5. Good day.
    I am from Singapore. Happened to read this interesting web. Currently my cookies recipe only required 1 dry ingredient tat was 100g of cake flour. May I know how to I replace cake flour with rolled oat meal/ rolled oat flour? Appreciate your advise with many thanks.

  6. I would like to make a corn casserole but it’s asking for 4 T. of flour. I have an issue with gluten what can I use instead?

  7. Can you grind the oats in a food processor to get a texture like flour? I’m wondering because I want to use it to thicken a sauce and we are clean eating and staying away from processed flours etc.

  8. How can I substitute Coconut Flour for white flour?
    Due to food allergies we cannot use soy, wheat, rice, or oats.
    thanks!

    • That’s not quite easy Jessica. Gluten-free and egg free is complicated. I guess you have to figure it out on a trial and error basis.

  9. I am wondering if I can use only oatmeal instead of flour? And also I would like to use apple sauce instead of sugar , is this possible ?

    • I’ve never tried apple sauce, but I’ve tried banana puree with success. It has actually made things, like cookies, more muffin like. Good luck!

      • Do try it Heather. Applesauce works fine in muffins. But in cookies they become very soft and chewy. So not a good choice if you want to make crispy cookies.

  10. I’m using whole wheat flour, and I want to find a substitute. Oat flour sound good, but what is the carbohydrate count compared to whole wheat flour?

  11. When your saying 1/4 cup soy flour plus 3/4 cup white flour
    Do you mean you can substitute 1/4 of soy flour to equal 3/4 cup. of white flour? Sorry I feel stupid not knowing if I am reading this right

    • I mean that instead of using 1 cup of all-purpose flour you can use 3/4th cup of it plus 1/4 cup of soy flour or whole wheat flour instead to cut back on the white stuff.

  12. I love your site!!!!!!!It is just like an app on my phone, I love it!!!! Also if you know the substitution for almond flour and the supplements (such as flour and leavening) to make a product that doesn’t feel grainy. In cookies and brownies it is “okay” but I have NO idea for ratios when making cakes. Thank you for the assistance.

    • Thanks Cyndi. I too need to look into almond flour baking. But doing egg free and gluten free is quite a task. I’ll post once I’m successful.

  13. I think you have your amounts switched for the rolled oats vs. oat flour. You need more rolled oats than you do oat flour. The substitutions I’ve found everywhere else say to use 1:1 Oat Flour for White flour, but 1.5:1 rolled oats for white flour.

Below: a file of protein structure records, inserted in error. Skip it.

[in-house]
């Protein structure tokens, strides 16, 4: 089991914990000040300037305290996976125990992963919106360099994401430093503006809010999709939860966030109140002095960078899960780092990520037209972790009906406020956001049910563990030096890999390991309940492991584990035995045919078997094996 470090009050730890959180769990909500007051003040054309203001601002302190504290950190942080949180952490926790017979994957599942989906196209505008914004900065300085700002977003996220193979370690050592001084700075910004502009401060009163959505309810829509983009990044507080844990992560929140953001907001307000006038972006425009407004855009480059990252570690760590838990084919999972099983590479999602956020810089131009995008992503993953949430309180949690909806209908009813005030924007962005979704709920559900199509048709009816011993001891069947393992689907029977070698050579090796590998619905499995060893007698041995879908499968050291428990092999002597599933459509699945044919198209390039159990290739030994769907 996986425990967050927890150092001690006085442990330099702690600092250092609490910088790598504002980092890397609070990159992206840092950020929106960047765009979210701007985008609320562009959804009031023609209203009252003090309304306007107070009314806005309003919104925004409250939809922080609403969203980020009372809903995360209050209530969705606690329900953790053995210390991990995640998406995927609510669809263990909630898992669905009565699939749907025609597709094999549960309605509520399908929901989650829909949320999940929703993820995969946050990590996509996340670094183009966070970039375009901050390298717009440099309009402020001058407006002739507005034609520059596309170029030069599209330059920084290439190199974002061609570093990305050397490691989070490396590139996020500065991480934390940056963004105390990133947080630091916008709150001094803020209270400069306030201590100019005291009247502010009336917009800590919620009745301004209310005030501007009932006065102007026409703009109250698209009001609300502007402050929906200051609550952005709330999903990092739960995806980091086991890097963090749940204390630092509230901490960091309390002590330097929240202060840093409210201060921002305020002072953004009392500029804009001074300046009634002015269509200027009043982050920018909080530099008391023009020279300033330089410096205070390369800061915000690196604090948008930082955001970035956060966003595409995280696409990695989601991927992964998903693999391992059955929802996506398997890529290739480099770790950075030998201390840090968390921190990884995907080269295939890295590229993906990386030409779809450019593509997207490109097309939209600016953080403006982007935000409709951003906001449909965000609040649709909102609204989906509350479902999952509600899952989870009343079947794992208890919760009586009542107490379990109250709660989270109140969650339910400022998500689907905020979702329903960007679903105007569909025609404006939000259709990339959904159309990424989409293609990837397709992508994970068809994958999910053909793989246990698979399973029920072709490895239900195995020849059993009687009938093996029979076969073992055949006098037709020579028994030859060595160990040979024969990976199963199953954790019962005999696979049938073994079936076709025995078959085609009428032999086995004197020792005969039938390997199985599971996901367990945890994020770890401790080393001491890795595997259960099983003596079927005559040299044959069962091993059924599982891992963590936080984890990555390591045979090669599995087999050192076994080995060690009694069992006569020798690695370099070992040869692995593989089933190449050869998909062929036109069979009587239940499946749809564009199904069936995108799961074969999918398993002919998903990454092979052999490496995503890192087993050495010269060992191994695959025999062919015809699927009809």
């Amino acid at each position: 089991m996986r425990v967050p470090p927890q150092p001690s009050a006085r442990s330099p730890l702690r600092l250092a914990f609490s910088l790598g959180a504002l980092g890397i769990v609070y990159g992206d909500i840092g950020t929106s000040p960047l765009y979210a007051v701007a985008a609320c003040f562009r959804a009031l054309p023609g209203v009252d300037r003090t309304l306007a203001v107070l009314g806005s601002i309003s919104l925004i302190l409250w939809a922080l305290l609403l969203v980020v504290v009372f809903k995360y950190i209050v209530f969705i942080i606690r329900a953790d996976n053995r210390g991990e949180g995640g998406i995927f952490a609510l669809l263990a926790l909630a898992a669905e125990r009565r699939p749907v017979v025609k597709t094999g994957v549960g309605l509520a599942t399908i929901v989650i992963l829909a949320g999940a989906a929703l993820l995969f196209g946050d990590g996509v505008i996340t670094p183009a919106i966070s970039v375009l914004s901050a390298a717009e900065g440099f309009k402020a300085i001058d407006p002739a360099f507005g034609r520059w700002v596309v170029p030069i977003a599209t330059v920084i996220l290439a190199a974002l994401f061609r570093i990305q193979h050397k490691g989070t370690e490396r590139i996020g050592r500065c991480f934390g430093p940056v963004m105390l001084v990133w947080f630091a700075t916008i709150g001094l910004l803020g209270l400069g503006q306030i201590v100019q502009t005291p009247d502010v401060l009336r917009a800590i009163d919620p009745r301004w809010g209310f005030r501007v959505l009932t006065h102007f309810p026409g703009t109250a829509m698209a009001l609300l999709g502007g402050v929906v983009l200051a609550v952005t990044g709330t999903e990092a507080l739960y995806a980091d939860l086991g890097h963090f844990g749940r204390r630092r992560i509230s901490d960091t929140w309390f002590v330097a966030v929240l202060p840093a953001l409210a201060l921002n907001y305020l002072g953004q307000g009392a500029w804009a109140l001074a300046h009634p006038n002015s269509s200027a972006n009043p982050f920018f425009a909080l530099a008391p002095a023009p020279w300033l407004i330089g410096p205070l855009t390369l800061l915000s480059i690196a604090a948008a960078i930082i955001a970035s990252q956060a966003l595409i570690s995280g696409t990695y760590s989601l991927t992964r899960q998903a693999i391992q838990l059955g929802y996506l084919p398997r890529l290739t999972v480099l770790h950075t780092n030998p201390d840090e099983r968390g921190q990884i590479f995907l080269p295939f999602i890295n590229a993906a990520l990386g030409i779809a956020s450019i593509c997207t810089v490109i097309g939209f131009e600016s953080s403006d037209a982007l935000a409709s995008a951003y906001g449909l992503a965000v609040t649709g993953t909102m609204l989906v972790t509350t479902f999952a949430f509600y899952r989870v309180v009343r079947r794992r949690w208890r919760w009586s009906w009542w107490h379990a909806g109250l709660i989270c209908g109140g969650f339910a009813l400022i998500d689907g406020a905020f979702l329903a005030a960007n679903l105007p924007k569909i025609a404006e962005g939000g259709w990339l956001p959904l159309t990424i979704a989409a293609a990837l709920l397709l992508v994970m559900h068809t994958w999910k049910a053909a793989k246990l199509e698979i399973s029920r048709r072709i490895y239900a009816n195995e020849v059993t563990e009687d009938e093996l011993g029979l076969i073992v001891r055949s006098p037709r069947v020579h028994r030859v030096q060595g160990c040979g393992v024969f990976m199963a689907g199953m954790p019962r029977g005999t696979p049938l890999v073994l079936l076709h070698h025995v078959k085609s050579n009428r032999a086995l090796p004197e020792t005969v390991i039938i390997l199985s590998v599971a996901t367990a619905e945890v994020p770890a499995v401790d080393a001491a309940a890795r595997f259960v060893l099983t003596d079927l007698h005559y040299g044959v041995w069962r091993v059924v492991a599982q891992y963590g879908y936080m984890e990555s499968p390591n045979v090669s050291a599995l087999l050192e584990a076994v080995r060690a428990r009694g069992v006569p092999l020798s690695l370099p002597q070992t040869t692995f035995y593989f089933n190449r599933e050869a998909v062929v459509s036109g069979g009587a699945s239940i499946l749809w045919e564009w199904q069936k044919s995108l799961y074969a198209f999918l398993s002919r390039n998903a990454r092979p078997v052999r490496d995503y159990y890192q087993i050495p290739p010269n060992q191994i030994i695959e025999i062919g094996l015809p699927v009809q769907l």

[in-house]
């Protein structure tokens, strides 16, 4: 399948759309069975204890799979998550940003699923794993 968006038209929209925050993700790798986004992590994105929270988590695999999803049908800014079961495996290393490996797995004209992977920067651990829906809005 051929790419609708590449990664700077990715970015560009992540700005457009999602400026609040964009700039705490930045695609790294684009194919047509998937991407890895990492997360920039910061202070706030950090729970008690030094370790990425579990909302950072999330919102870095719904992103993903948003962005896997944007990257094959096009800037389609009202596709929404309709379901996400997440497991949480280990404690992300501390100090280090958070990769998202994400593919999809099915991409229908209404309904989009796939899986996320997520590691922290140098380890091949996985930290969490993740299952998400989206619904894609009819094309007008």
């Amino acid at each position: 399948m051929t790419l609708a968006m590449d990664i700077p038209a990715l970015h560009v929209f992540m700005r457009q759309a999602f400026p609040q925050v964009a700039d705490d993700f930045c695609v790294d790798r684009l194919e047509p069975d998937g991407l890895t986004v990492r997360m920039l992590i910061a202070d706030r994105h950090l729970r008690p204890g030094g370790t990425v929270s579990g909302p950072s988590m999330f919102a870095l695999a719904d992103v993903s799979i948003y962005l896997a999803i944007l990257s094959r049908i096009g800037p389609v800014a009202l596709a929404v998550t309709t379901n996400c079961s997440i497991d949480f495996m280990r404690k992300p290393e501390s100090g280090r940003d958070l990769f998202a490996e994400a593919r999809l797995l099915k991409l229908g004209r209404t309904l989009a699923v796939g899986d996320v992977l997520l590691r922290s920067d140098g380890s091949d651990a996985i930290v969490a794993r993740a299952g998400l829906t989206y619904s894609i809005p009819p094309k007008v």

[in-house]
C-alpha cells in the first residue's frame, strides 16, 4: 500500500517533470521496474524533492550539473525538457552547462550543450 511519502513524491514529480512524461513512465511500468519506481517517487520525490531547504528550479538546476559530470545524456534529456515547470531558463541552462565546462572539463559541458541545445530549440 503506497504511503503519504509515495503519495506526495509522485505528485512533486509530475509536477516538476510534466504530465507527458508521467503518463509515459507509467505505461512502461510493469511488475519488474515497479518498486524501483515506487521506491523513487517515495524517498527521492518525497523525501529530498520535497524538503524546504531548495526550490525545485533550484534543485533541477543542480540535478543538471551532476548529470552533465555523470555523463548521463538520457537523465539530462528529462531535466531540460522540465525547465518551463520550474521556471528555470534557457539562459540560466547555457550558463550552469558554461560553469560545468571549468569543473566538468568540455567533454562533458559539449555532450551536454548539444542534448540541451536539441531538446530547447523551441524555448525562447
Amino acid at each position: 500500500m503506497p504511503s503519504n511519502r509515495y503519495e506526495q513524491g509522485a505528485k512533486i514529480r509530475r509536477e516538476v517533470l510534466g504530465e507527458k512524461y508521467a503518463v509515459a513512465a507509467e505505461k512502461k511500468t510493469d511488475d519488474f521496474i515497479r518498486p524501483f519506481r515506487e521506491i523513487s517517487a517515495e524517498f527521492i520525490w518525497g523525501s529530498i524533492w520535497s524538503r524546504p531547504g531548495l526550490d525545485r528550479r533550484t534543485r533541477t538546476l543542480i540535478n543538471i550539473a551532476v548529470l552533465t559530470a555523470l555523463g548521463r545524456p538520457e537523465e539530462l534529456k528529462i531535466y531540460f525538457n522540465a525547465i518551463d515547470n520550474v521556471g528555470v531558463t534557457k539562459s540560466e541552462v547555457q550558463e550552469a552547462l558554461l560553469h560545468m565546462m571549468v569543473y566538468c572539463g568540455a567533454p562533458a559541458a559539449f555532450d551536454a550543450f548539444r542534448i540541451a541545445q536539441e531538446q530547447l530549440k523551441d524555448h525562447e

14. Thanks for the tip, this is great for when I want to share a recipe with a boyfriend who is vegan. It does affect the final outcome a little bit, but it is completely worth it to be able to share.

    • Uma, I haven’t tried making bhatura at home, so I wouldn’t know how it turns out. I’m guessing you keep the oil too hot and that’s why it turns red.

  15. Is self rising flour and cake flour the same?Wanted to buy cake flour very few grocery store seem to stock it.Cake flour mix comes with baking powder along with it.Just confused.Would appreciate your answer.Thank you.

    • They are not the same, Priya. Self rising flour has baking powder in it and not cake flour. Cake flour is made from soft wheat which makes the cakes more lighter and fluffier. The subsitute for a cup of cake flour would be 3/4th cup all purpose flour plus 2 tablespoons cornstarch.

  16. Hi, thank you for such informative site.
    Just asking:
    – can you substitute whole wheat flour with rolled oats?
    – What is the substitute of cornmeal?

    It’s hard to find those flour in my country. Thank you so much

    • Thanks Novi. Substituting oats for whole wheat flour is not a good idea. You are better off using plain flour instead. Same with cornmeal too.

  17. Hello
    Most of your receipe says, All Purpose Flour.. Is that a Plain flour or selfrising flour or you mean normal While flour?

    Thanks
    Parul

    • All purpose flour is the American name for maida/plain flour. It is not self raising flour or cake flour. They are different.

    • Whole wheat flour doesn’t taste good in all cakes, Chup. You will have to use 50% each or whole wheat pastry flour. It takes quite sometime to like the taste of goodies baked with whole wheat flour.

  18. Hi Madhu,

    This is an absolutely a great vegan cooking site. Keep that creative of yours in cooking flowing. I have a question, if a recipe calls for all purpose flour, can i substitute it with Self Raising flour since its baking without eggs. Would self raising flour help raise the height of the cake?

    Please advise.
    Thanks.

    Thanks Jeya. Yes self raising flour can be used when baking eggless. But you have to also consider what other leaveners (baking soda/powder) are used in the recipe and adjust it accordingly.

  19. The entire site is very useful for vegans and vegetarian. Desserts, Pastas, Dosas. Recipes are pretty healthy too. I liked the idea of making pudding and dosa of brown rice even bhishi bhel bhat. I was thinking of making dosa of brown rice and was always skeptical. Not anymore. I am going to try it soon esp with the beans and brown rice. Just other day I made it with mixture of dals.
    Madhuram’s cooking is inspirational. She helped me a lot suggesting alterations for my recipe after trying herself.
    Madhuram, keep posting recipes every alternate day as you are doing now. We all are eagerly waiting for continuous updates.

    Thank you very much for your kind words of appreciation. It’s very encouraging. I guess I’m going to disappoint you tomorrow because I’m not posting anything.

  20. I found the flour substitutions very useful being a vegetarian, got an inspiration to make maize flour halva it was yum. Same method as wheatflour was used.

  21. I don’t know for sure, but should think it should be 2.5 tsp on the whole. I was thinking I would need 5 tsps for a cake or cookie recipe asking for 2 cups of flour and that seems to much.
    The cake/ cookie would probably rise and collapse upon itself.